What is making some of the biggest names in India's auto industry go slow on electric vehicles? Probably the lack of infrastructure to charge these electric vehicles?
Not really. Instead, it is the conflict of interest that is making vehicle makers to go slow, believes Rajiv Bajaj, MD of Bajaj Auto.
Vehicle makers who have already spent billions of dollars in developing an ecosystem of dealerships, vehicle service and spare parts sales are reluctant to give it up for a much more economical solution (read: electric vehicles).
Interestingly, at the same time young startups are not only building but launching electric vehicles at a rapid pace.
"The biggest challenge for electric vehicles is the conflict of interest in the minds of vehicle makers who are currently making internal combustion (IC) engine products. What one can see around the world is that large successful organisations which make petrol and diesel vehicles who have enormous resources have been generally very slow in developing EVs. Whereas everyday there is a new start up which is willing to burn cash to do the same," said Bajaj at a recent event in Pune.
While Pune-based Bajaj Auto has promised to commercially launch its first all-electric two-wheeler Chetak in January 2020,its rivals including Hero MotoCorp and Honda Motorcycle and Scooter India, are yet to formulate product strategies for electric vehicles.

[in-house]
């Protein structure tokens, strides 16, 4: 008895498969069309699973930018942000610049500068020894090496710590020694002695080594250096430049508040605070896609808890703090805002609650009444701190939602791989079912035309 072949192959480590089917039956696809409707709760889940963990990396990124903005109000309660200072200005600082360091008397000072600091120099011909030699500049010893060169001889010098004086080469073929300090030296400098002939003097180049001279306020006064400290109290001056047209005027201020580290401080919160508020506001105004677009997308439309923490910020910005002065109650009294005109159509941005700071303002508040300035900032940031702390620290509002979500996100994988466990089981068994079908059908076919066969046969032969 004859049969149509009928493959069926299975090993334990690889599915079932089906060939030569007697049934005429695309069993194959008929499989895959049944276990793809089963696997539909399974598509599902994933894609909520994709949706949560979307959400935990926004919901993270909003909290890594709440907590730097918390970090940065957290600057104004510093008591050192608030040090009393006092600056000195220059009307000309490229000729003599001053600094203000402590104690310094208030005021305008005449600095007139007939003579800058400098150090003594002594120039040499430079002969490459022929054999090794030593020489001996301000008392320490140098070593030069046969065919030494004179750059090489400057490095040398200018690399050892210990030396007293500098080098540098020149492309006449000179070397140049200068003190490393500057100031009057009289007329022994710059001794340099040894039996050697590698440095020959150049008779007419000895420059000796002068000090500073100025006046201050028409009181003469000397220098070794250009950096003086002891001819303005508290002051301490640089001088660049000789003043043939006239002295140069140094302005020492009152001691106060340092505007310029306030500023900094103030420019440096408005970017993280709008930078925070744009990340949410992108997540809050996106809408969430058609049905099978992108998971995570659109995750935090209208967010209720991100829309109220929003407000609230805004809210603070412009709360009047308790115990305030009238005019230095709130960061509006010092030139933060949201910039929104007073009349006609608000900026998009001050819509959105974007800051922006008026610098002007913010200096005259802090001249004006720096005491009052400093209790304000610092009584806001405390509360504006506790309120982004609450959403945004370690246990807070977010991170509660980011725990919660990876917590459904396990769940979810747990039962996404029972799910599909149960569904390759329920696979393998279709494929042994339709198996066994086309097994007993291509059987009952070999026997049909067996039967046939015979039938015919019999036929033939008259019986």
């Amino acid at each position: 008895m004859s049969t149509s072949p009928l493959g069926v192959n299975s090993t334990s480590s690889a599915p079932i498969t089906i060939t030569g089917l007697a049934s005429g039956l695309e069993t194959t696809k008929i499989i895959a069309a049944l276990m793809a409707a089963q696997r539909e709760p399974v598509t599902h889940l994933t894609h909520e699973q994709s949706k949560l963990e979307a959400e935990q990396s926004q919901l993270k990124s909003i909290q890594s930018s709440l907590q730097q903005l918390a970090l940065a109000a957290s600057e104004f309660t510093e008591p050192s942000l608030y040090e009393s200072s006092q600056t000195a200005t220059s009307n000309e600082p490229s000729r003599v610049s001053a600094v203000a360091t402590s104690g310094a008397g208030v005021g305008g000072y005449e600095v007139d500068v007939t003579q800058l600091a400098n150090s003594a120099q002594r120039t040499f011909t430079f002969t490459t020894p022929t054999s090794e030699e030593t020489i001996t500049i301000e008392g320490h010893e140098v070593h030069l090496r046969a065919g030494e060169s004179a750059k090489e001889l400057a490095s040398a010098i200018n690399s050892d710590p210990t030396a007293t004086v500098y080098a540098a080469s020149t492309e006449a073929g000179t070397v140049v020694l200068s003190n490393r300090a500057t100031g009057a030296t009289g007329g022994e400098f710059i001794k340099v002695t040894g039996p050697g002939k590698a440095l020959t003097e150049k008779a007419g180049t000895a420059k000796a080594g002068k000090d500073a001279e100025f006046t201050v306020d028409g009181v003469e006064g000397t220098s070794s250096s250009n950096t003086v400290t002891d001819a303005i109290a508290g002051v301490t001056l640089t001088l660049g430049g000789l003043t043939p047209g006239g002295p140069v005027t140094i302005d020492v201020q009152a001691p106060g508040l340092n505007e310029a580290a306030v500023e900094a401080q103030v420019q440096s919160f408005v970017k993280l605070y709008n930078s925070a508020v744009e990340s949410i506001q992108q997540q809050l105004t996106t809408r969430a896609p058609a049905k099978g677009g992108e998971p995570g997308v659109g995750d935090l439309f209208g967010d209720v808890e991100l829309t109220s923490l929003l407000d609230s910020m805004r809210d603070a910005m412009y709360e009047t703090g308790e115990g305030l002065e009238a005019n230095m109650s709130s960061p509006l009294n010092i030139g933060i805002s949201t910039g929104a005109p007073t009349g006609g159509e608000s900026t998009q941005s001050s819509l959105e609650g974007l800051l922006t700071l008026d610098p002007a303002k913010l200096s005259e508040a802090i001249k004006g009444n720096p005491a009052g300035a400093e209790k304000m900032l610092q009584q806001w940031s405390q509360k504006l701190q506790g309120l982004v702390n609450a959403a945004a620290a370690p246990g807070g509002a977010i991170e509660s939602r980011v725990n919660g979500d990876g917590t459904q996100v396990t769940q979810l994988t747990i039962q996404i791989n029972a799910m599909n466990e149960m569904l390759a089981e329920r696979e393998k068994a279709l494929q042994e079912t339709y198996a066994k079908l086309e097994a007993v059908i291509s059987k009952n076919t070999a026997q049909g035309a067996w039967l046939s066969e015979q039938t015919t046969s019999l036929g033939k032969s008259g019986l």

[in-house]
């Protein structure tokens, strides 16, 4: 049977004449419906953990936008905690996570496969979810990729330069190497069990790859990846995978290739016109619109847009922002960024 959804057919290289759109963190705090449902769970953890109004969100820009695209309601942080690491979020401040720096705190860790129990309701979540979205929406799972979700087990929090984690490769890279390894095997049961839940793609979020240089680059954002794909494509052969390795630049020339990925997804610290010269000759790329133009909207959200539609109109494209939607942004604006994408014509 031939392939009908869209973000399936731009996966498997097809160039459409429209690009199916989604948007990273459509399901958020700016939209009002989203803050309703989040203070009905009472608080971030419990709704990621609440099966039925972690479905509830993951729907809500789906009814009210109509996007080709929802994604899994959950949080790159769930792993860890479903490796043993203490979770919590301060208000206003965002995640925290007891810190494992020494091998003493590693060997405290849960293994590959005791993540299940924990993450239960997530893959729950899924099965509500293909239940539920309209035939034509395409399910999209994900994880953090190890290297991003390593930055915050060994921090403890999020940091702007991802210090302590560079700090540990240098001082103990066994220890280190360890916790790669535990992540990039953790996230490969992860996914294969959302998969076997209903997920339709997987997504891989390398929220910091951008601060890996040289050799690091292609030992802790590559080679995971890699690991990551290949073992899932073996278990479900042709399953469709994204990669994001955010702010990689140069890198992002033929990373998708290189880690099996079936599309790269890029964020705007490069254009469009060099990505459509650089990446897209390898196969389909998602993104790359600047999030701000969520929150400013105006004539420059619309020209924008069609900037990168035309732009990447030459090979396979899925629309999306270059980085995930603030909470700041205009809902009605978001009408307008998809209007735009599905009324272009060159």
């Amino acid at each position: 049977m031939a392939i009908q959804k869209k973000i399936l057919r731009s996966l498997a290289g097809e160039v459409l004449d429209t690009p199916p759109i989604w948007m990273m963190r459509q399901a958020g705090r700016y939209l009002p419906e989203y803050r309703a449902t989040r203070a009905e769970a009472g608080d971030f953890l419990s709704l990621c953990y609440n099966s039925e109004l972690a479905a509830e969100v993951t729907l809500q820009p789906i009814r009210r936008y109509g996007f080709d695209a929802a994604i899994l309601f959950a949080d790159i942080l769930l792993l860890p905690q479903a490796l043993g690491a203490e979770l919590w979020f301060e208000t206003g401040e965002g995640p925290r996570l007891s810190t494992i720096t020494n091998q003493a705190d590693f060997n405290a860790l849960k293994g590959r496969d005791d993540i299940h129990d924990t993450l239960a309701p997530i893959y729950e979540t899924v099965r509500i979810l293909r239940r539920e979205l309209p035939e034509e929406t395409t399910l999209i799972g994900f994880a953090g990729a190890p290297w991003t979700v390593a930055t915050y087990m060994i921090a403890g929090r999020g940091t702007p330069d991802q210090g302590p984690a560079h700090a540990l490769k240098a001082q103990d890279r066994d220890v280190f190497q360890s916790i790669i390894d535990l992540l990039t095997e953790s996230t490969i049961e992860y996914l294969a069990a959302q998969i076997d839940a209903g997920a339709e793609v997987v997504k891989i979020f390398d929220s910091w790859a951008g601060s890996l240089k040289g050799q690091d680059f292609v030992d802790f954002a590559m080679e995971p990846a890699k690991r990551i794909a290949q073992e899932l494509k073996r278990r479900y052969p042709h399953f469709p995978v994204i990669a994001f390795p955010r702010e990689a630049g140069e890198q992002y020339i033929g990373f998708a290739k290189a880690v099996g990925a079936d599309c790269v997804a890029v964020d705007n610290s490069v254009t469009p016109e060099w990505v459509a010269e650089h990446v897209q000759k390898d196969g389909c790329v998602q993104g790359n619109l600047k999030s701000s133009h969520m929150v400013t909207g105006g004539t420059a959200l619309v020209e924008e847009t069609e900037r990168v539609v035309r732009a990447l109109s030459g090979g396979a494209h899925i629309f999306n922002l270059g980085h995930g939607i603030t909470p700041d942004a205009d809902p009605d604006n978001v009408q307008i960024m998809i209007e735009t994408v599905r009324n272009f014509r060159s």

The two Delhi-based companies control 63 percent of domestic two-wheeler sales. Together they have more than 10,000 dealerships, service center and touch points spread across the country.
A dealer clocks a margin of 2.5-3 percent on vehicle sales but for vehicle service the operating margins range between 10-13 percent. Vehicle service is the main profit driver for any dealer. An electric vehicle has around 10-20 moving parts compared to more than 2000 in an IC engine vehicle thereby resulting in greater wear and tear.
"Service and spare parts are huge part of a dealer's revenue. After the introduction of EVs it will become almost unheard of. There will hardly be a need for service or part replacement. This is why there is a reluctance on the part of existing incumbents to move quickly in this direction. Whereas those who are new and have nothing to lose are steadfastly moving in that direction. So these are the two extremes," added Bajaj.
Almost every vehicle maker has cited lack of charging stations as one of the main reasons for them going slow on electric vehicle adoption. The other reasons being high vehicle acquisition cost, limited driving range and dearth of battery makers.
Bajaj equated the electric vehicle conundrum with CNG adoption, when it was first introduced in Delhi.
"When CNG was first introduced autorickshaw drivers used to wait for 6 hours in the queue for filing the fuel. But demand for it gradually became so strong that now there is abundance of CNG pumps. Same way infrastructure for EVs will also come up. We should not get caught in the chicken and egg situation because nobody is going to put the infrastructure for anything unless they actually see demand. Once demand is created everything else will fall in place," added Bajaj.
Startups such as Ultraviolett Automotive, Evolet, Ather Energy, Emflux, Tork Motors and Yulu Bikes are some of the companies which have either launched electric two-wheelers in the market or are in advanced stages of launching them.